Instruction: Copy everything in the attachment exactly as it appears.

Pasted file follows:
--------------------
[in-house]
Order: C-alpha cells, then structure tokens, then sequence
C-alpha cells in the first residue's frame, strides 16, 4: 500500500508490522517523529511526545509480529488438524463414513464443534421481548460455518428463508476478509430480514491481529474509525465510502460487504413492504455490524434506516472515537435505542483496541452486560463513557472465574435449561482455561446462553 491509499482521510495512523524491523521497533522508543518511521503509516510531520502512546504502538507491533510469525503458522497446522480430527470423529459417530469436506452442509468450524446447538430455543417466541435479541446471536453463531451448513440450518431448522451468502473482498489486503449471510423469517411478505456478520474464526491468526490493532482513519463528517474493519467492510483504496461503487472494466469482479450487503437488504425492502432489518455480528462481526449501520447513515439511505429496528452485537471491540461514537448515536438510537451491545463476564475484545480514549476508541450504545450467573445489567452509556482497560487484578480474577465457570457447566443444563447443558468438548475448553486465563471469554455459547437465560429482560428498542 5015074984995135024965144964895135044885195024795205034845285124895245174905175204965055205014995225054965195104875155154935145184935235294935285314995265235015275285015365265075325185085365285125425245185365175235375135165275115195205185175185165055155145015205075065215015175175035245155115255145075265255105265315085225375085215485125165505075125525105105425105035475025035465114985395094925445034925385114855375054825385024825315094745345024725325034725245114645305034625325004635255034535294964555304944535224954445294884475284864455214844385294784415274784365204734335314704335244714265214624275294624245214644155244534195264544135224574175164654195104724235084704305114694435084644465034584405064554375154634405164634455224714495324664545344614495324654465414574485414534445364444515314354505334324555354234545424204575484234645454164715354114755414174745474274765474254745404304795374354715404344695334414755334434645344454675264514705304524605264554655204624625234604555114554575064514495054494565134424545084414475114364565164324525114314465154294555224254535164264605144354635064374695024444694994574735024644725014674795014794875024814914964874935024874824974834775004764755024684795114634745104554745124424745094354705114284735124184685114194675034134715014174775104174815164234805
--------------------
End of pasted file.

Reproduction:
[in-house]
Order: C-alpha cells, then structure tokens, then sequence
C-alpha cells in the first residue's frame, strides 16, 4: 500500500508490522517523529511526545509480529488438524463414513464443534421481548460455518428463508476478509430480514491481529474509525465510502460487504413492504455490524434506516472515537435505542483496541452486560463513557472465574435449561482455561446462553 491509499482521510495512523524491523521497533522508543518511521503509516510531520502512546504502538507491533510469525503458522497446522480430527470423529459417530469436506452442509468450524446447538430455543417466541435479541446471536453463531451448513440450518431448522451468502473482498489486503449471510423469517411478505456478520474464526491468526490493532482513519463528517474493519467492510483504496461503487472494466469482479450487503437488504425492502432489518455480528462481526449501520447513515439511505429496528452485537471491540461514537448515536438510537451491545463476564475484545480514549476508541450504545450467573445489567452509556482497560487484578480474577465457570457447566443444563447443558468438548475448553486465563471469554455459547437465560429482560428498542 5015074984995135024965144964895135044885195024795205034845285124895245174905175204965055205014995225054965195104875155154935145184935235294935285314995265235015275285015365265075325185085365285125425245185365175235375135165275115195205185175185165055155145015205075065215015175175035245155115255145075265255105265315085225375085215485125165505075125525105105425105035475025035465114985395094925445034925385114855375054825385024825315094745345024725325034725245114645305034625325004635255034535294964555304944535224954445294884475284864455214844385294784415274784365204734335314704335244714265214624275294624245214644155244534195264544135224574175164654195104724235084704305114694435084644465034584405064554375154634405164634455224714495324664545344614495324654465414574485414534445364444515314354505334324555354234545424204575484234645454164715354114755414174745474274765474254745404304795374354715404344695334414755334434645344454675264514705304524605264554655204624625234604555114554575064514495054494565134424545084414475114364565164324525114314465154294555224254535164264605144354635064374695024444694994574735024644725014674795014794875024814914964874935024874824974834775004764755024684795114634745104554745124424745094354705114284735124184685114194675034134715014174775104174815164234805